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Calphalon #1307 Omelette Pan

rated 4.0 of 5 stars

The Calphalon #1307 Omelette Pan has been discontinued. If you're looking for something new, check out the best pots and pans for 2024.

photo:   Calphalon #1307 Omelette Pan pot/pan

Heavy weight, but if frying things evenly is your thing, you might want to carry one like it.


  • Even heat transfer
  • Durable finish
  • NO nonstick coating
  • Doubles as a bludgeon


  • Heavy
  • Out of production
  • Handle can get hot

This is not traditional backpacking/camping cookware, of course, but nothing works like aluminium for even heat transfer on a backpacking/camping stove that can come anywhere near the light weight. The problem, of course, is that the lighter you make the pot, the less evenly it will cook.

The Calphalon #1307 7" omelette pan is to my knowledge the smallest hard-anodised aluminium, uncoated skillet/frying pan that Calphalon ever made. The company has discontinued its uncoated line, but you may still be able to find these in good shape used on auction sites, as I did mine (which was actually BNIB, never used).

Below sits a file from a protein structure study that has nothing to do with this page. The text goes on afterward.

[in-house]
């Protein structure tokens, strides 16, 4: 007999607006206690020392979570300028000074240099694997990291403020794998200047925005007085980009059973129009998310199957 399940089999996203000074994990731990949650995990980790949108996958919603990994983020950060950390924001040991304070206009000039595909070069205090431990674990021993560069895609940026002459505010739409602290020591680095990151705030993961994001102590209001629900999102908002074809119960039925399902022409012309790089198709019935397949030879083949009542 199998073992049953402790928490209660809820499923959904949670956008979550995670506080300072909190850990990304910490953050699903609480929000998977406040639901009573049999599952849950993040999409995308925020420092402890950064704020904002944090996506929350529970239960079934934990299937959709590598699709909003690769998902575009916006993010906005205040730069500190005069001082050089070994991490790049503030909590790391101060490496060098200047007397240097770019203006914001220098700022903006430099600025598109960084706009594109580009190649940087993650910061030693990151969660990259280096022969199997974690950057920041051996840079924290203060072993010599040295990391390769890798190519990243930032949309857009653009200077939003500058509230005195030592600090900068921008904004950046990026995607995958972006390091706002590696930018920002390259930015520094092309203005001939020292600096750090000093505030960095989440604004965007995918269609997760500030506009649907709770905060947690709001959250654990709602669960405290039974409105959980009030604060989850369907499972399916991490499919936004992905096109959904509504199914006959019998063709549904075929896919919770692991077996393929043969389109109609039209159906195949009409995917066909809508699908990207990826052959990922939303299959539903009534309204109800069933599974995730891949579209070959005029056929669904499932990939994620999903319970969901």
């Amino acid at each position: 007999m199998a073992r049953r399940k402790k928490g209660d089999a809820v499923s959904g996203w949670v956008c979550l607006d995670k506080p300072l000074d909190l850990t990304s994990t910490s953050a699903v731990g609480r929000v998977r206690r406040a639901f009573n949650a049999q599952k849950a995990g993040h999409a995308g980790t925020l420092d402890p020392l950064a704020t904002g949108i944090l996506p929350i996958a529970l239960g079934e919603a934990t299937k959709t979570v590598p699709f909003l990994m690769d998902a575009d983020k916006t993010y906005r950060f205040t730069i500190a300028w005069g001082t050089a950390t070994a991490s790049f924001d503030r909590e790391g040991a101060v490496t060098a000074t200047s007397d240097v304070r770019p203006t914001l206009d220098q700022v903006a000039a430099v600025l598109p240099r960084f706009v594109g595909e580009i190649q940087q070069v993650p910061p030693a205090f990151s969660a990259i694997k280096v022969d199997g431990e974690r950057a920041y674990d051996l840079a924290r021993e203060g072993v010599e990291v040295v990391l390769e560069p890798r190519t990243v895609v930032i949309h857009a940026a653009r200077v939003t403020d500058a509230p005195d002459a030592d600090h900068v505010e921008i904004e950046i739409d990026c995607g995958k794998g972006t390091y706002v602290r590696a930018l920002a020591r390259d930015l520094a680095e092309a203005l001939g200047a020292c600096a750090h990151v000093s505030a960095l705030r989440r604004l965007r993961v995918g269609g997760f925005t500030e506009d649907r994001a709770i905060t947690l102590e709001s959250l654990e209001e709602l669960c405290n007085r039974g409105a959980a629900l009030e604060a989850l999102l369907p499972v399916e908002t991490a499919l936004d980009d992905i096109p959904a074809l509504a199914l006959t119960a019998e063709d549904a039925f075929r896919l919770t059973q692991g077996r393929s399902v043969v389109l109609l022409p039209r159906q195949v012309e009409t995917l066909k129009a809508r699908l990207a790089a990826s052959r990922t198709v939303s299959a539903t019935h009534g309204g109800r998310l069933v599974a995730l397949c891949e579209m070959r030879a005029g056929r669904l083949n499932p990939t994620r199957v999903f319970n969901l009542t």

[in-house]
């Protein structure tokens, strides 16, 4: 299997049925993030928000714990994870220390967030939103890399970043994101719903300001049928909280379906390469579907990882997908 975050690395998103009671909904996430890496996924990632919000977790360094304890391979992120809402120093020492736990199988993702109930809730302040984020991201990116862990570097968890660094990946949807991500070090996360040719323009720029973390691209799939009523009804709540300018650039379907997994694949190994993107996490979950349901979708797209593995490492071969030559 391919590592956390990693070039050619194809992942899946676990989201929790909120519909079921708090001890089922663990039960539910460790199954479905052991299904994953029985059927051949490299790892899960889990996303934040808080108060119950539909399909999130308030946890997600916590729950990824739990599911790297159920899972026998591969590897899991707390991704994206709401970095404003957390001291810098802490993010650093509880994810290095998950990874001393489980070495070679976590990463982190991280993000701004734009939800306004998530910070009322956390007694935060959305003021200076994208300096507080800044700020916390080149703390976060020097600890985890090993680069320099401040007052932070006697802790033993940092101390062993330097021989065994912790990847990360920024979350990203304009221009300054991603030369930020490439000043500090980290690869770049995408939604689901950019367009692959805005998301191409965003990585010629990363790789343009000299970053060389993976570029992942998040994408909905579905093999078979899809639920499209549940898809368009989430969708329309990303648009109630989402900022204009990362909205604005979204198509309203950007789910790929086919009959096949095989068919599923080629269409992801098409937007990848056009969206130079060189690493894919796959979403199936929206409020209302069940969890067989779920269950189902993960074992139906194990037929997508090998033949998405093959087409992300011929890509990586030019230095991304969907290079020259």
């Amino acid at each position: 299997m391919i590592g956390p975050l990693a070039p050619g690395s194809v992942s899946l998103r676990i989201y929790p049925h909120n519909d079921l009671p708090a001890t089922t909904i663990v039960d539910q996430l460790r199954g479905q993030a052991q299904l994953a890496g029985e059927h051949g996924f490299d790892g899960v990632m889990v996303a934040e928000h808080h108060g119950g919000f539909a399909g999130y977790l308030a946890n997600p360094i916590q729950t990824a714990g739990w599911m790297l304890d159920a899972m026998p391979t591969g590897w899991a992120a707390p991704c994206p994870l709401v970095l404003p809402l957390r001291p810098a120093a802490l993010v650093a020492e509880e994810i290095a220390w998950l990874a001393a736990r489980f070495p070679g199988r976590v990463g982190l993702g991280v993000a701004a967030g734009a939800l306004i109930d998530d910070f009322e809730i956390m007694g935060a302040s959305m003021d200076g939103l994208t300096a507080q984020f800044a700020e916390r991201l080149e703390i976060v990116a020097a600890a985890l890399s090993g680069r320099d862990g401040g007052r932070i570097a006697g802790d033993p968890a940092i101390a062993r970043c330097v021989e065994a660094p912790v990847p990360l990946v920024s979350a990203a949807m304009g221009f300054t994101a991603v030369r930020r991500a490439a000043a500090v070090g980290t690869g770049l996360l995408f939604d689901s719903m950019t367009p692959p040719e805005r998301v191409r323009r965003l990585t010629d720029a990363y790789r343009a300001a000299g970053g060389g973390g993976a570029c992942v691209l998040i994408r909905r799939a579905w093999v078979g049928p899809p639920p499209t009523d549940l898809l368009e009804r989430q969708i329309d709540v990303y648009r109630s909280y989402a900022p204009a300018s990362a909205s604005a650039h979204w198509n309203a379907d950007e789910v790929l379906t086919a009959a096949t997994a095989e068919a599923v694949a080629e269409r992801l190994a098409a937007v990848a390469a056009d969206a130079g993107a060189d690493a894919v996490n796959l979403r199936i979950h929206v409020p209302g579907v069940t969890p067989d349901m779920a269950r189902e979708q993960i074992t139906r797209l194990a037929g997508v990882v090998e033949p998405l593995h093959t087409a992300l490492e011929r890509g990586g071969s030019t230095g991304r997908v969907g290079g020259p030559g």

A hard-anodised aluminium surface gives good browning/fond and is relatively resistant to damage. It will not allow aluminium ions to leach into your food, and contains no toxic nonstick ingredients. It is simply an electrochemical reaction applied to the metal which changes its surface properties.

This pot weighs 462 g, as measured by me. While there are a few nonstick hard-anodised frying pans of similar size made for backpacking on the market, most of them are of much lighter weight material, coming in around 200 g for the MSR Ceramic Flex Skillet and 375 g for the GSI Outdoors Pinnacle 8" Frypan, you will not find any uncoated hard-anodised fry pans specifically made for backpacking/camping that I am aware of. The lighter weight is of course easier to carry, but doesn't cook as well.

Toting such a heavy pan is obviously not for everyone, but if you care about food more than anything else, you might want to consider one of these, or similar. The other downside to this pan is that the handle does heat, so you will need a pot holder. It does not balance that well on my MSR Rapidfire stove (ironically, because the flat part of the bottom is not that wide), but if you are careful not to knock it over, it works fine.

I treat this pan much like I would a cast iron skillet, cleaning it with water only immediately after use, and drying it thoroughly and wiping it down with oil before storing it (I store it in a plastic bag to keep the oil off other things). If you heat the pan and add a little oil only after the pan is hot, even eggs won't stick.


Source: bought it new
Price Paid: $19.99 USD

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